Leonard erupted for a then career-high 29 points in Game 3, followed by a 20-point, 14-rebound performance in Game 4. More importantly, the Spurs dominated the first halves of both those games, earning a 20-point lead within the first 24 minutes of each contest. Their hot shooting was especially remarkable in Game 3, when the team set the NBA Finals record with a 75.8 percent mark from the field in the first half. San Antonio’s ball movement flourished against Miami’s aggressive trapping defense, leading to countless easy shots for the Spurs. Games 3 and 4 were essentially over by halftime. Game 5 was more of the same, and Manu Ginobili made the exclamation point with a ferocious dunk over Chris Bosh. Leonard led the team in scoring (for the third consecutive game) with 22 points, collecting 10 rebounds as well – and winning the elusive NBA Finals MVP award.
Despite missing out on the Finals MVP, the team’s leaders – Tim Duncan, Tony Parker, and Ginobili, who had played together for more than a decade – seemed as happy as could be for Leonard, the youngest Finals MVP since Magic Johnson, an all-time great. Leonard was phenomenal in both the 2013 and 2014 Finals, giving fans just a small preview of what he would go on to do in the following seasons, when he rose to prominence as a true superstar and won back-to-back Defensive Player of the Year awards.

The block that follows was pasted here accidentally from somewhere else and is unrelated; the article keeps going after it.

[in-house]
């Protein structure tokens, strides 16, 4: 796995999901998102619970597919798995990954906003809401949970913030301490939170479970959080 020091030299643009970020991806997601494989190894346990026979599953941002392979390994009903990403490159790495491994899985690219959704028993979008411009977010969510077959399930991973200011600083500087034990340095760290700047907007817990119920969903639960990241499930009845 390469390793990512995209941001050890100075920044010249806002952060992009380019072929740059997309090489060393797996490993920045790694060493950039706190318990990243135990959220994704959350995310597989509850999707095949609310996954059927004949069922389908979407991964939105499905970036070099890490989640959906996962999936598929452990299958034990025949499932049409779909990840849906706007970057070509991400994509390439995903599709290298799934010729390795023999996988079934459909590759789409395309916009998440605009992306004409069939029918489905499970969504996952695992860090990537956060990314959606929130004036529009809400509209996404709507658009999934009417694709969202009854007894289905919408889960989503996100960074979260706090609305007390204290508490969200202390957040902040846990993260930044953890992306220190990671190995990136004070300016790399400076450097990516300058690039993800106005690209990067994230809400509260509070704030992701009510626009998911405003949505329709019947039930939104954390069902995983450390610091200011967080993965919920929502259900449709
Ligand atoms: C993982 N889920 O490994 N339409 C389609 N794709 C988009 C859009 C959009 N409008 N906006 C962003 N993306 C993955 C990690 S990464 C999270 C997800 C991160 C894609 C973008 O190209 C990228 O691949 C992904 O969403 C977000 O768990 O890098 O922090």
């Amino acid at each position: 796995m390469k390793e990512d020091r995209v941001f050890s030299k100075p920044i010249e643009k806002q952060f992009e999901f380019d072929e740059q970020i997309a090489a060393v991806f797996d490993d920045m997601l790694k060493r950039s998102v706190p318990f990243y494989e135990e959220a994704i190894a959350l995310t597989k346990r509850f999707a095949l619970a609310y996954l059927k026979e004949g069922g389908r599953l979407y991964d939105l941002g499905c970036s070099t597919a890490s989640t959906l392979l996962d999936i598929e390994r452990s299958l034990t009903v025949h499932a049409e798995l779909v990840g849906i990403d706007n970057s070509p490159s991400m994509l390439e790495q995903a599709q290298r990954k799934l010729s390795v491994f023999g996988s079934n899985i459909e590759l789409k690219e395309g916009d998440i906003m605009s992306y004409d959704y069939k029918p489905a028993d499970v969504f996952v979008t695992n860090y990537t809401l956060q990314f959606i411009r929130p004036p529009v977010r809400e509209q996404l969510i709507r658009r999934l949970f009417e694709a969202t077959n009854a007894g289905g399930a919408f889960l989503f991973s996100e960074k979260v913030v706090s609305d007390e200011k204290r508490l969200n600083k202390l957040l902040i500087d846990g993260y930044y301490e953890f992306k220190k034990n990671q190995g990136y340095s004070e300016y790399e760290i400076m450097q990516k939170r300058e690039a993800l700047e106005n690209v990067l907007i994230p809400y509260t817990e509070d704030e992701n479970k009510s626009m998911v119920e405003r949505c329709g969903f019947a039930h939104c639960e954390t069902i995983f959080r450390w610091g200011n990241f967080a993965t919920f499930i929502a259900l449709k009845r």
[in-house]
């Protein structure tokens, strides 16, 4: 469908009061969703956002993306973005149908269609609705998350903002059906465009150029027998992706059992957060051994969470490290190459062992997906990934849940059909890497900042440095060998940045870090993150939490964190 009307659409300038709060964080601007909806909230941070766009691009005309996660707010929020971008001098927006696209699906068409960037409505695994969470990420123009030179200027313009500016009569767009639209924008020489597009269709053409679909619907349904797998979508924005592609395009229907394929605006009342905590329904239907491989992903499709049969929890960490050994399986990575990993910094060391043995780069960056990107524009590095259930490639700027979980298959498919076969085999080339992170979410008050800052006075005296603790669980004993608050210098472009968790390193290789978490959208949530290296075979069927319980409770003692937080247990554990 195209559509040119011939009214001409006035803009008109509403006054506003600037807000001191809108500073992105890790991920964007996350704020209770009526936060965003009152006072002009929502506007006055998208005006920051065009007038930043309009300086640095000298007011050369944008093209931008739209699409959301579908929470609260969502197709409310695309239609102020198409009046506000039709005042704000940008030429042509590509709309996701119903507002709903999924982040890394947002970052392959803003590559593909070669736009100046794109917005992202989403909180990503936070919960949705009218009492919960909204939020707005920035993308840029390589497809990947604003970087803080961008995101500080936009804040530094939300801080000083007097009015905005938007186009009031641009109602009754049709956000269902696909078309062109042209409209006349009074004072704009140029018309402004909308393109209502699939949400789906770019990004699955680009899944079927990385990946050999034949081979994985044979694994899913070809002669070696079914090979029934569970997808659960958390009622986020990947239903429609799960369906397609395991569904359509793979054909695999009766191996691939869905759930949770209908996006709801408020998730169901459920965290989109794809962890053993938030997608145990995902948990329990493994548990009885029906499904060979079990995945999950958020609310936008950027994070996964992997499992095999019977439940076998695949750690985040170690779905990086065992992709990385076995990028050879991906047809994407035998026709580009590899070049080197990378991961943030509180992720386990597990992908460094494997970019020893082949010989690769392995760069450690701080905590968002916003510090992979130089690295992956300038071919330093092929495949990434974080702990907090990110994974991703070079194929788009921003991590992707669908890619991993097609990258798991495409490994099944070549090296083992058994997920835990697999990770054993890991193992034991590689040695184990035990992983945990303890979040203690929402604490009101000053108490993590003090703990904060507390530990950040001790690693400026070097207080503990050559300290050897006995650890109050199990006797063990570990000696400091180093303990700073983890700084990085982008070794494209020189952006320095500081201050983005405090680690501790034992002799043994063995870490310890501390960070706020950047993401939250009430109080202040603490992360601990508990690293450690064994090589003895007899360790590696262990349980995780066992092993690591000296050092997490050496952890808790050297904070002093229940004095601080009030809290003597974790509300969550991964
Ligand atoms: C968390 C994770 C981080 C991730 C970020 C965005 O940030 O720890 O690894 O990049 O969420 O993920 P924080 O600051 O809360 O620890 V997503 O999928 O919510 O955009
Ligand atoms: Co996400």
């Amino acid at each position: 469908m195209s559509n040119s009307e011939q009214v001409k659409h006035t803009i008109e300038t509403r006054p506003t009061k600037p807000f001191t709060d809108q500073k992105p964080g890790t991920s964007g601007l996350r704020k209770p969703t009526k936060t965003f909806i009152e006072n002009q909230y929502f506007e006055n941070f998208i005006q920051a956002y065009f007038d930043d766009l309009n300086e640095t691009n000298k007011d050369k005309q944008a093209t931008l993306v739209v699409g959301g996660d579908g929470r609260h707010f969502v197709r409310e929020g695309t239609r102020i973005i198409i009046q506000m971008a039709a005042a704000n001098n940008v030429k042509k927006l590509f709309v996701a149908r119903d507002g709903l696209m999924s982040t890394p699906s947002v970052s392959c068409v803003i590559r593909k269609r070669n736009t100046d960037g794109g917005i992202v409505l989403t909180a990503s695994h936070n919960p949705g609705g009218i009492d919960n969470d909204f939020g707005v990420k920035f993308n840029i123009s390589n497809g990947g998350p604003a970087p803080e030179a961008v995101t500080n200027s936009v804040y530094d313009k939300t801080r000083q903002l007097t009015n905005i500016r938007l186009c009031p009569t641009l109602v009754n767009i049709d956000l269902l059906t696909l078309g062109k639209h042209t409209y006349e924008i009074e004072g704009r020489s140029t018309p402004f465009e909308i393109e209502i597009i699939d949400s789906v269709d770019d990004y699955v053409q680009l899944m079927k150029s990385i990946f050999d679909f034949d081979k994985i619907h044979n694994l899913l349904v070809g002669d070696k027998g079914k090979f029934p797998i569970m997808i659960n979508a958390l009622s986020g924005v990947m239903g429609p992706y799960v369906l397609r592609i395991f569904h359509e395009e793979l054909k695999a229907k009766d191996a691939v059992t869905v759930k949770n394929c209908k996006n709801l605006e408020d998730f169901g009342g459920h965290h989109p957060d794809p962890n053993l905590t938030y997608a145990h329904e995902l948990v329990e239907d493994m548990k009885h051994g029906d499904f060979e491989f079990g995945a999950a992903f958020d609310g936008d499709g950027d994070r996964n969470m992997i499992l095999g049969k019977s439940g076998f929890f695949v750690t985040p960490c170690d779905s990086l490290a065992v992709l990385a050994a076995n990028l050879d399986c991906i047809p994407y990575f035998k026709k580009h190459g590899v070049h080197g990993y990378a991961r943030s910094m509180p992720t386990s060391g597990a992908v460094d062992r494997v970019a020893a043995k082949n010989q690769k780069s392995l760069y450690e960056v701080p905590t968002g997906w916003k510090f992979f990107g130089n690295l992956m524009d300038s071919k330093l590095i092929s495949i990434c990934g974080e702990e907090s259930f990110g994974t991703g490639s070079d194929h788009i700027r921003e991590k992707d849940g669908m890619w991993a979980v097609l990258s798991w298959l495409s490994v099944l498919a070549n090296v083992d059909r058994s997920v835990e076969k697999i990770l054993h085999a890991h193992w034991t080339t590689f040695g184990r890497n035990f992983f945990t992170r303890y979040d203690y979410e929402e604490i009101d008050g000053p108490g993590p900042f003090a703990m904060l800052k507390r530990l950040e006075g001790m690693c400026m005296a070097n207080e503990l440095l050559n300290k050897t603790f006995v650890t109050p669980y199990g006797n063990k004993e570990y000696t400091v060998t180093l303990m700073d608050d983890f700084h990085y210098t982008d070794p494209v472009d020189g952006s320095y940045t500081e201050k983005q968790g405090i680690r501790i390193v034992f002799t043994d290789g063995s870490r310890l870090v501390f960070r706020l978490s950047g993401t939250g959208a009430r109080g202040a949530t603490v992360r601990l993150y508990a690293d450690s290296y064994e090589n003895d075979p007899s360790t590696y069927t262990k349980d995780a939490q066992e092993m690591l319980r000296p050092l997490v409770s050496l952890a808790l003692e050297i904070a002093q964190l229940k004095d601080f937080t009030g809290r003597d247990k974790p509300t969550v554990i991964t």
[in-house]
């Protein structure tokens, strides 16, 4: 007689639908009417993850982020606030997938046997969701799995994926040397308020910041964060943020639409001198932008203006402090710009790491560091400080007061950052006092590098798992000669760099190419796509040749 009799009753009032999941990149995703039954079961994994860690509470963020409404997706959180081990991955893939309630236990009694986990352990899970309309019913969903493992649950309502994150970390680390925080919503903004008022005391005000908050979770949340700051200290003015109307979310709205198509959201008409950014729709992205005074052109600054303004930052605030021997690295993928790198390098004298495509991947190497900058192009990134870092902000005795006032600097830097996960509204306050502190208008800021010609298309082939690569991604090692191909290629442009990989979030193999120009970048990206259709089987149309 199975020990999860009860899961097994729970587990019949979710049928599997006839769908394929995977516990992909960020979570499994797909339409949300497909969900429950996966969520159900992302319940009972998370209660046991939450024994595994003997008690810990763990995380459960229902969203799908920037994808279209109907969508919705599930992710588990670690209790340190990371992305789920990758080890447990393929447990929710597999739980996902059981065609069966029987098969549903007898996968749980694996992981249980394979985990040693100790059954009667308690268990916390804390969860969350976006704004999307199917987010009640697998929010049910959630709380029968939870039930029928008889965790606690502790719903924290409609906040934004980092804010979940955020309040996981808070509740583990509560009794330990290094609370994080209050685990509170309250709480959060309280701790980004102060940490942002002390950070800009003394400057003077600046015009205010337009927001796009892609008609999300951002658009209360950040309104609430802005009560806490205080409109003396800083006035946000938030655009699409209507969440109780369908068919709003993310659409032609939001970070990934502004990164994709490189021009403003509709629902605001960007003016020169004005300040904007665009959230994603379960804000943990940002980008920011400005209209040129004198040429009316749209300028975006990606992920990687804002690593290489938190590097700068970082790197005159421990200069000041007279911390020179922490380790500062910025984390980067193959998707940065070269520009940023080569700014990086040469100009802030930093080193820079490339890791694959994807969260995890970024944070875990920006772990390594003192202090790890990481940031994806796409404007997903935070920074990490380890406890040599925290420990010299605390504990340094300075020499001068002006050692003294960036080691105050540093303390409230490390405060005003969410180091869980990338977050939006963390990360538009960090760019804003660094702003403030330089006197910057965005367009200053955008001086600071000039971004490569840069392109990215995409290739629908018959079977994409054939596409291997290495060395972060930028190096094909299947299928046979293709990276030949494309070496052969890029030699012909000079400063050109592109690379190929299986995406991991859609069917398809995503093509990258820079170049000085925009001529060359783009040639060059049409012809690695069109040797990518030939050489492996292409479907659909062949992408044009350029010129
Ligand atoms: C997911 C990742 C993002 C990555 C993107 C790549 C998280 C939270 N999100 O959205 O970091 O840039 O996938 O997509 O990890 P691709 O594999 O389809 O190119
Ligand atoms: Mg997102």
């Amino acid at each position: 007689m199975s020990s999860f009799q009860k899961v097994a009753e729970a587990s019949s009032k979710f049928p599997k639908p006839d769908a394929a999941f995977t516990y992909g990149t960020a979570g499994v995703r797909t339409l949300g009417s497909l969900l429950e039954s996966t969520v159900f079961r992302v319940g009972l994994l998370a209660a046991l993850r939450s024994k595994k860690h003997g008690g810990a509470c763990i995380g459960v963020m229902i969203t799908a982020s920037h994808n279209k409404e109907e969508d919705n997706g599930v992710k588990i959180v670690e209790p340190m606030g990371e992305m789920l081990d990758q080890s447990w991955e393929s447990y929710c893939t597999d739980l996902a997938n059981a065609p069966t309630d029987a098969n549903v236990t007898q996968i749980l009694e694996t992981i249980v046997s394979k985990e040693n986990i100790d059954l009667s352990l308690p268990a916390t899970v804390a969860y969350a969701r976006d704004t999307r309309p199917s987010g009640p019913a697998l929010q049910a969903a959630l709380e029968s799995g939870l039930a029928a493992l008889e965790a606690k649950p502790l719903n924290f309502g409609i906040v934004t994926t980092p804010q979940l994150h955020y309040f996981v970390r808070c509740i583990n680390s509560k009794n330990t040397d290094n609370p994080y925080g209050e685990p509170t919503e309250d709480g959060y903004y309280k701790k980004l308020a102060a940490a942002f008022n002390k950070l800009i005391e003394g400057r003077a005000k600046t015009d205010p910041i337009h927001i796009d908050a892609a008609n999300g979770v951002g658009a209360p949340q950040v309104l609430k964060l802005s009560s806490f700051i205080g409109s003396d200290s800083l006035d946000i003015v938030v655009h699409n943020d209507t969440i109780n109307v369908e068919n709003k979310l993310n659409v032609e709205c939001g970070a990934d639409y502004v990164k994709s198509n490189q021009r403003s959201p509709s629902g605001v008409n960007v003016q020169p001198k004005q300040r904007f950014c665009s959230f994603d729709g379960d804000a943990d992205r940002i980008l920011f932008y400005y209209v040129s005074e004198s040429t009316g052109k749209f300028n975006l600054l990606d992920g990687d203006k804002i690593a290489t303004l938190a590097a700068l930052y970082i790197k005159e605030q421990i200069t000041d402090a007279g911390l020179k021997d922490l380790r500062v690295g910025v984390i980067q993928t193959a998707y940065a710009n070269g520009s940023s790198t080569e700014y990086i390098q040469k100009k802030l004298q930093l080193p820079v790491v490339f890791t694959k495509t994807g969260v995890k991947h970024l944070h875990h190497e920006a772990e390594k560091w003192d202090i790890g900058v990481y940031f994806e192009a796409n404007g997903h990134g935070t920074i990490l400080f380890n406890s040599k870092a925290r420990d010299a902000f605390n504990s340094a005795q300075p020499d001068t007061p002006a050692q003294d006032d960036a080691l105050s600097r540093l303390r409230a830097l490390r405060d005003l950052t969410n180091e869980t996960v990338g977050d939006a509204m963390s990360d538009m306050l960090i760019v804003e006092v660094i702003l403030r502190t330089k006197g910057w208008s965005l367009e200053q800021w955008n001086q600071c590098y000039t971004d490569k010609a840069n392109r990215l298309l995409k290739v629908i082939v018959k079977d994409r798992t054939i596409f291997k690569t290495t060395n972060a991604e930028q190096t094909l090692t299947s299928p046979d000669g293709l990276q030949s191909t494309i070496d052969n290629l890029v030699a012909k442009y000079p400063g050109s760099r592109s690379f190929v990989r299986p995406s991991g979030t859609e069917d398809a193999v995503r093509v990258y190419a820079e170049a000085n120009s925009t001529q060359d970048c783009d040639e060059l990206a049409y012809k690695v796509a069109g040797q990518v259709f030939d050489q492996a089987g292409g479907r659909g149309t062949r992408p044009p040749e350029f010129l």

The Team’s Legacy
The Golden State Warriors, who are currently dominating the league, are often compared to the peak Spurs (but with more star power), mostly due to their unselfish nature and gaudy assist totals. Their head coach, Steve Kerr, also happens to be a Popovich disciple. While Golden State’s passing does resemble that of San Antonio, nothing quite matches the 2013-14 Spurs. It’s not just nostalgia saying that; see for yourself.
The Warriors are special, but they take an ungodly amount of three-pointers. They pass up numerous open layups for threes. It’s not a knock on Golden State – clearly, their style is effective and smart – but aesthetically, it’s just not quite as perfect as San Antonio’s. The Spurs always seemed to take the right shot, no matter what that shot was. They had some flair, but they usually kept things simple. They were humble. San Antonio has a charm, as a small city with only one sports team, and the Spurs adopted that charm during the Duncan era.
No matter how great they were, the Spurs felt like an underdog against OKC and Miami due to their lack of star power. In 2014, Duncan and Ginobili were already past their primes, Parker was on the tail end of his, and Leonard was just getting started. The team needed every single player to win, and each one bought in fully to Popovich’s system. It was the ultimate example of a winning culture.
High Praise From Coach Pop
More than anything else, Popovich’s postgame comments to his players after the clinching Game 5 victory show why those Spurs were so special – even more special than past San Antonio groups.
“I’ve never been more proud of a team, nor have I ever gotten as much satisfaction from a season, in all the years I’ve been coaching,” Popovich told his players in an emotional locker room. “To see the fortitude you guys displayed, coming back from that horrific loss last year, and getting yourselves back in the position, and doing what you did in the Finals…you’re really to be honored for that. I just can’t tell you how much it means.”
People won’t forget the 2013-14 Spurs anytime soon, which is already a huge accomplishment for them. Their revenge was just the icing on the cake.